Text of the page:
She described the biggest danger faced by London citizens? ... "Buzz bombs that were launched on us from across the English Channel. As long as we could hear the 'buzz' of the bombs, we didn't panic. We worried when the bombs stopped 'buzzing,' for that's when we knew the bombs were about drop out of the sky."

"I recall being evacuated multiple times due to the buzz bombs," noted Mrs. German, at age 80.

How severe was the danger and damage?

"As a young girl, I saw all of London in flames, and in rubble," Fran Rosenthal recalled.

So, how did British children pass the time of day when bombs were not raining down on them?

"We collected shrapnel, much like a hobby," Mrs. Rosenthal accounted. "It was a different way of living. But, we took the buzz bombs in stride ... you had to get on with life."

Did Fran know any "heroes?"

"My parents (Lewis and Marie Lipman) were heroes, especially Mother, who somehow kept us fed, although such things as eggs were rationed to one every three weeks. We were rationed to two ounces of meat. And we grew a lot of vegetables during the war when Dad, an engineer, was also a designated 'air watcher' who searched the sky for enemy aircraft and buzz bombs."

What was their primary pastime when not going through rubble and collecting shrapnel: "We often listened to Prime Minister Winston Churchill, and his 'blood, sweat and tears' inspirational talks on the radio. He was such a great man. While listening to him on the radio at night, all windows in London were blacked out."

Rosenthal and German are Jewish.

"Hitler's Nazis never made it across the English Channel," German stepped back in time. "I've never understood why he and the Nazi Army never crossed the channel, but if they had, we could have been in one of the Nazi death camps."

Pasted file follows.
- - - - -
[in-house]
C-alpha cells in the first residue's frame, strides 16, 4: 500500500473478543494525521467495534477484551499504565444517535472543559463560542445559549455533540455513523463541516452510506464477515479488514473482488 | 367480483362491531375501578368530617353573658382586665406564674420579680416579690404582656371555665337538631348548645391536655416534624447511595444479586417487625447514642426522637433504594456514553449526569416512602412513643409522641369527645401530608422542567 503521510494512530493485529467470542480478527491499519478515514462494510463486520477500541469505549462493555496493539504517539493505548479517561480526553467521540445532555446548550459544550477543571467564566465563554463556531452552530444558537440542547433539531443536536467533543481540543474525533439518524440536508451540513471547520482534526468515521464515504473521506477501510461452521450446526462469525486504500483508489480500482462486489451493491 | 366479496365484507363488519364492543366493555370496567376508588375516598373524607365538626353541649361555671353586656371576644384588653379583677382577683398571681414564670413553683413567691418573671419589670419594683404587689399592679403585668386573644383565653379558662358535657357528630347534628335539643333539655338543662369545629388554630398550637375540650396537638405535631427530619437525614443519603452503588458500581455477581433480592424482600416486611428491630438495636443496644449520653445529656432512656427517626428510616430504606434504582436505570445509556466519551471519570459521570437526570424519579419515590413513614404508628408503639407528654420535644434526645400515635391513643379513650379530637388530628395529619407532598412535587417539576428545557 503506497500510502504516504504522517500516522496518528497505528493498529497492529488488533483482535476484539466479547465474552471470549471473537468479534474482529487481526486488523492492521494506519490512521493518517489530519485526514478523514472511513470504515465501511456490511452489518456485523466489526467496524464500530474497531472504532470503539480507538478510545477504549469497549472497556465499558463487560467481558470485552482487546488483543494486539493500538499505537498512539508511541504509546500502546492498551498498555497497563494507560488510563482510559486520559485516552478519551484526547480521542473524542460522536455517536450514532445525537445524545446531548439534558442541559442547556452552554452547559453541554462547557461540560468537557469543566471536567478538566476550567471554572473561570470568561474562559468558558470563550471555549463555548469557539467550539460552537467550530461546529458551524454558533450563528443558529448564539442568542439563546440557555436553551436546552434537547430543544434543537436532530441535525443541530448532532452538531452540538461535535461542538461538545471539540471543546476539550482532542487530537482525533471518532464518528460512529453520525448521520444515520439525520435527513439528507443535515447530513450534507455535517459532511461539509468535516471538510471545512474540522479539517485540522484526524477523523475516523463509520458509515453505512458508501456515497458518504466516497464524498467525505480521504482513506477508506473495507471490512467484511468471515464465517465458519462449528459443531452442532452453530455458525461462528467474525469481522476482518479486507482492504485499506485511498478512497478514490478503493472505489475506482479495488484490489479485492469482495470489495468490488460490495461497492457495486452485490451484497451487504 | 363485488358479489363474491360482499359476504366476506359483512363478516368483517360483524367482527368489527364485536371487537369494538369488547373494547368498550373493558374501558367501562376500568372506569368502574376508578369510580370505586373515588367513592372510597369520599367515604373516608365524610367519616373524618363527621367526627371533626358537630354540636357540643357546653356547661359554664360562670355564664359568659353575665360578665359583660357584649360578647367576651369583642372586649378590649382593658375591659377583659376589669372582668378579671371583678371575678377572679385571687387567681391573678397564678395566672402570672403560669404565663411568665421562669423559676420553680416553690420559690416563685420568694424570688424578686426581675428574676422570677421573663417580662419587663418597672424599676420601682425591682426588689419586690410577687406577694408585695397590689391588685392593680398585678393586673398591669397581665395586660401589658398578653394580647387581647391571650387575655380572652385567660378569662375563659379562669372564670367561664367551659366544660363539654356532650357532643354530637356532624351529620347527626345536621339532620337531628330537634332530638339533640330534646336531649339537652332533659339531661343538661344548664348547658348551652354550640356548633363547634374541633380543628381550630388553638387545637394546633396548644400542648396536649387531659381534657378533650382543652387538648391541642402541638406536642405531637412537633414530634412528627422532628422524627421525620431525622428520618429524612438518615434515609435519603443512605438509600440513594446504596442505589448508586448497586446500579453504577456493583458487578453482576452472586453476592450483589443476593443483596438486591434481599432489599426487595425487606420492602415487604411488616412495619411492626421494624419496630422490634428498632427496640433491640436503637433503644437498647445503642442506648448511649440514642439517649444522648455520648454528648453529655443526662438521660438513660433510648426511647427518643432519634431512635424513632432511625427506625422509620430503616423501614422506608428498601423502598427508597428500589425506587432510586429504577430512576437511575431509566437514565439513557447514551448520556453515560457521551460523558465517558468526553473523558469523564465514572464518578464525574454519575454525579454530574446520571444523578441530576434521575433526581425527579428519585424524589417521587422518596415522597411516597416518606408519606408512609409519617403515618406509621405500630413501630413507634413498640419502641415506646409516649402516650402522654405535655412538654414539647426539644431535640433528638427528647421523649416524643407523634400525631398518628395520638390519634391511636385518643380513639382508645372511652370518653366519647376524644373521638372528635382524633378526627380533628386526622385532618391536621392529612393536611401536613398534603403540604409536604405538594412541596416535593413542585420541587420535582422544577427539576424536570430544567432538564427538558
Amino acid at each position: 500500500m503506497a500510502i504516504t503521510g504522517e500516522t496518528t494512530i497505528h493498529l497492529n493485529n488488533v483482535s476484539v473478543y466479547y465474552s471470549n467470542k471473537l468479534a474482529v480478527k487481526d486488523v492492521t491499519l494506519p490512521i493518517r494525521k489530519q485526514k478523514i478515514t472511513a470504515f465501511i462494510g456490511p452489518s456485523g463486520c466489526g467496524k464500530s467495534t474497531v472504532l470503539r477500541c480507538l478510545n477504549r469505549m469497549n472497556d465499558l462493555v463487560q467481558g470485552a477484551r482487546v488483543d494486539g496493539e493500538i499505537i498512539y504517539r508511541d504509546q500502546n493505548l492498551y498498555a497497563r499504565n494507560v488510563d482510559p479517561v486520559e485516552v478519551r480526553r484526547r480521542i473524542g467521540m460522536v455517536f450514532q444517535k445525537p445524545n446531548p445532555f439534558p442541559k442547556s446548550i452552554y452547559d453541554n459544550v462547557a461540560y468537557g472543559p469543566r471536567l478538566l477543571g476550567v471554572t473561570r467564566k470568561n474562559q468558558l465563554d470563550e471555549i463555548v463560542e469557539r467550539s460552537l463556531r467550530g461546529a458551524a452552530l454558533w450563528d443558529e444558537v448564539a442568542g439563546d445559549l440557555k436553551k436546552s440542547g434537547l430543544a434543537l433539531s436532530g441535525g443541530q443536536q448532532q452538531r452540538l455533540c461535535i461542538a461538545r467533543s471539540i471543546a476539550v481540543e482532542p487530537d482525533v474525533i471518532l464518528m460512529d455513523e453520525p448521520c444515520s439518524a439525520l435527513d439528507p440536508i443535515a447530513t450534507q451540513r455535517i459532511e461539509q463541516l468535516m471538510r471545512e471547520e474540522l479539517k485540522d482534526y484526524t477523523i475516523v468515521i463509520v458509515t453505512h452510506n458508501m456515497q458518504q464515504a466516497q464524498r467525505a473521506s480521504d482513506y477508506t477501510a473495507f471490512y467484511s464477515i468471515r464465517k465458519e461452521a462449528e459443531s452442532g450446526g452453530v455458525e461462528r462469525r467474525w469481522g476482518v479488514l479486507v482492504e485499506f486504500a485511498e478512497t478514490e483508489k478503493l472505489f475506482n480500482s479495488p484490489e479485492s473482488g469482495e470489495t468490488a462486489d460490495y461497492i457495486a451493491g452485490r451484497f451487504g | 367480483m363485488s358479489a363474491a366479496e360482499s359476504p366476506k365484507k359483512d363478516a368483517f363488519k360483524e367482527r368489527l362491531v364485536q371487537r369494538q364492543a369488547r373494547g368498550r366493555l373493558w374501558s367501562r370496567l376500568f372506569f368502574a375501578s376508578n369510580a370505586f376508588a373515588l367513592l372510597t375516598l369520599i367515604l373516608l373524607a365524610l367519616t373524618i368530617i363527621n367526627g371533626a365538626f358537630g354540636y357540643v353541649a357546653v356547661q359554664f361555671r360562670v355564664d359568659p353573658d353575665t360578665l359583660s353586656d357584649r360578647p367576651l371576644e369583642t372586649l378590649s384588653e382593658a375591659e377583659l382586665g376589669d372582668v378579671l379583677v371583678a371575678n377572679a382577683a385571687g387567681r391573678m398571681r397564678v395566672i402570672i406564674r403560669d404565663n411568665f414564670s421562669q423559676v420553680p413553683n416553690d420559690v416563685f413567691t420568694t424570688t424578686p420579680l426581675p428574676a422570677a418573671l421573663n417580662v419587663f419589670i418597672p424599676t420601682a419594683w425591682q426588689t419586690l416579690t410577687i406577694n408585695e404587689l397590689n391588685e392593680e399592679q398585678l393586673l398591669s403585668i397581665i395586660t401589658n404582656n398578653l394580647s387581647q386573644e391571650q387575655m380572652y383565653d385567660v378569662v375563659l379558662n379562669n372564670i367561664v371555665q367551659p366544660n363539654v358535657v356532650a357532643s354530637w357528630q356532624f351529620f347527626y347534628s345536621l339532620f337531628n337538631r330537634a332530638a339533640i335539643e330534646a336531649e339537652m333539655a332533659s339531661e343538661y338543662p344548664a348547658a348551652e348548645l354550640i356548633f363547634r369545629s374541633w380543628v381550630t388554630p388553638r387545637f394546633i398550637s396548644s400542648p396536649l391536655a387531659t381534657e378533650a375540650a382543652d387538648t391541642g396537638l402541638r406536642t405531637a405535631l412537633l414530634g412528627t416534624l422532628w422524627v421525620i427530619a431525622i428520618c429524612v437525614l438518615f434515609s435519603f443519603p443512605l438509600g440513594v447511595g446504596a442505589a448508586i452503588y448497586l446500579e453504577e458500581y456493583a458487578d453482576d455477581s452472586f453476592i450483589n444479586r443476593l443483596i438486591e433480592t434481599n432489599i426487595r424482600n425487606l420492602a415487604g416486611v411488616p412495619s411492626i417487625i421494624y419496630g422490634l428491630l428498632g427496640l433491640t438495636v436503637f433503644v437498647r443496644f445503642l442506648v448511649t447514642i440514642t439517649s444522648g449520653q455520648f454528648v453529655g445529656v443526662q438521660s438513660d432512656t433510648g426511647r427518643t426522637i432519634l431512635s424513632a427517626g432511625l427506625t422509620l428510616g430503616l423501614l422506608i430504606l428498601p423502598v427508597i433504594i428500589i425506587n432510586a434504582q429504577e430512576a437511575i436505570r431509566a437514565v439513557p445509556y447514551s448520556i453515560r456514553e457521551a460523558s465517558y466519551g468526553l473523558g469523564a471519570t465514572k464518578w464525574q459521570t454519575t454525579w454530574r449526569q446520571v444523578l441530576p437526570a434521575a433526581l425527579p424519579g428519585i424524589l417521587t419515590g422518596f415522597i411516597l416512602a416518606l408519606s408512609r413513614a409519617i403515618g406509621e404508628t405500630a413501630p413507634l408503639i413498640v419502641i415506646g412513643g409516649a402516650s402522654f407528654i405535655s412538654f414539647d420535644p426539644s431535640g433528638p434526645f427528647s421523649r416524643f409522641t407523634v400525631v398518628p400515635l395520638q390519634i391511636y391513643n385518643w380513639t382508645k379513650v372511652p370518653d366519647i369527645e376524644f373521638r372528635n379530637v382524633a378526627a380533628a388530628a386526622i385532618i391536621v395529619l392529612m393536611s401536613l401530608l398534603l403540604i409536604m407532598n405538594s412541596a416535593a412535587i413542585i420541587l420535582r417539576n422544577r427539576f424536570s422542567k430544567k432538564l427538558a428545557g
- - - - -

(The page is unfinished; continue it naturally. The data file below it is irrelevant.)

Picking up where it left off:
The British ladies referenced more than 6 million Jews murdered in holocaust death camps the Nazi Army operated throughout Europe in German-occupied nations.

"At the start of WW II, my aunt and uncle back in England took in a Jewish refugee girl out of Germany, to save her from the Concentration Camps," Rosenthal recalled.

Rosenthal shared how she became a bride to an American soldier.

"My husband (Henry) was in the 8th Air Force, working in communications," she danced back in time. "We met at a social event for soldiers. No, Henry was not a good dancer, but he got my phone number. We were married for 64 years. It took us 15 days to cross the ocean to get to America."
Henry Rosenthal, who died five years ago, initially taught high school when bringing his bride to America.

"But, he hated that. He ultimately became a nuclear physicist, and we lived at Oak Ridge, Tenn., for a while," Rosenthal related. "He also served in Antarctica for a year. We moved to Murfreesboro nine years ago."

The Middle Tennessee-based Transatlantic Association recently held a mini-convention in nearby Chattanooga, where a big national convention is slated in 2016, for the organization's 70th anniversary.

"We originally were formed for support of the young British brides who came to America," German noted. "Now, descendants can belong."
Persons wanting more information about the group can call 615-512-7099 or 931-437-2413.

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Dan Whittle